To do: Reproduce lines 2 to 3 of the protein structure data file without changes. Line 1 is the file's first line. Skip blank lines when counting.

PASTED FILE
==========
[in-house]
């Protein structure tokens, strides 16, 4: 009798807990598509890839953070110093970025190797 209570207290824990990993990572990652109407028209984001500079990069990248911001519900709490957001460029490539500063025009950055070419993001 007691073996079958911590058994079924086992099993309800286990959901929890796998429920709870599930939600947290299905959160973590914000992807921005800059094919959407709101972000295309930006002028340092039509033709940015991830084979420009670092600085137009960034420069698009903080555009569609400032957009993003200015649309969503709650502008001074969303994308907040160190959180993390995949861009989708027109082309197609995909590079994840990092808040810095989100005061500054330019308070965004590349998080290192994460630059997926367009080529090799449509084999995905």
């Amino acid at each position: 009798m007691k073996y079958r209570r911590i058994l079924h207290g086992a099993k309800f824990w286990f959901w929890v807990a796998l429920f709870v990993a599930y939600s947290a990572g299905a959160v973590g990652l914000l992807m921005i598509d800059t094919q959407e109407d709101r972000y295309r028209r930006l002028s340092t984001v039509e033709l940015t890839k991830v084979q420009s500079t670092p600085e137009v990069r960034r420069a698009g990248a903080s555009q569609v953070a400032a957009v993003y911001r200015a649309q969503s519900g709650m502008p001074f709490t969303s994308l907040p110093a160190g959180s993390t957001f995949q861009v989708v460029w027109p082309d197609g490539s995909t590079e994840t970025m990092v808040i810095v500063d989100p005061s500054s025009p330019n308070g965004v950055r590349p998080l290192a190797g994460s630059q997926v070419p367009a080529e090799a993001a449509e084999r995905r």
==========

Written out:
């Protein structure tokens, strides 16, 4: 009798807990598509890839953070110093970025190797 209570207290824990990993990572990652109407028209984001500079990069990248911001519900709490957001460029490539500063025009950055070419993001 007691073996079958911590058994079924086992099993309800286990959901929890796998429920709870599930939600947290299905959160973590914000992807921005800059094919959407709101972000295309930006002028340092039509033709940015991830084979420009670092600085137009960034420069698009903080555009569609400032957009993003200015649309969503709650502008001074969303994308907040160190959180993390995949861009989708027109082309197609995909590079994840990092808040810095989100005061500054330019308070965004590349998080290192994460630059997926367009080529090799449509084999995905």
């Amino acid at each position: 009798m007691k073996y079958r209570r911590i058994l079924h207290g086992a099993k309800f824990w286990f959901w929890v807990a796998l429920f709870v990993a599930y939600s947290a990572g299905a959160v973590g990652l914000l992807m921005i598509d800059t094919q959407e109407d709101r972000y295309r028209r930006l002028s340092t984001v039509e033709l940015t890839k991830v084979q420009s500079t670092p600085e137009v990069r960034r420069a698009g990248a903080s555009q569609v953070a400032a957009v993003y911001r200015a649309q969503s519900g709650m502008p001074f709490t969303s994308l907040p110093a160190g959180s993390t957001f995949q861009v989708v460029w027109p082309d197609g490539s995909t590079e994840t970025m990092v808040i810095v500063d989100p005061s500054s025009p330019n308070g965004v950055r590349p998080l290192a190797g994460s630059q997926v070419p367009a080529e090799a993001a449509e084999r995905r």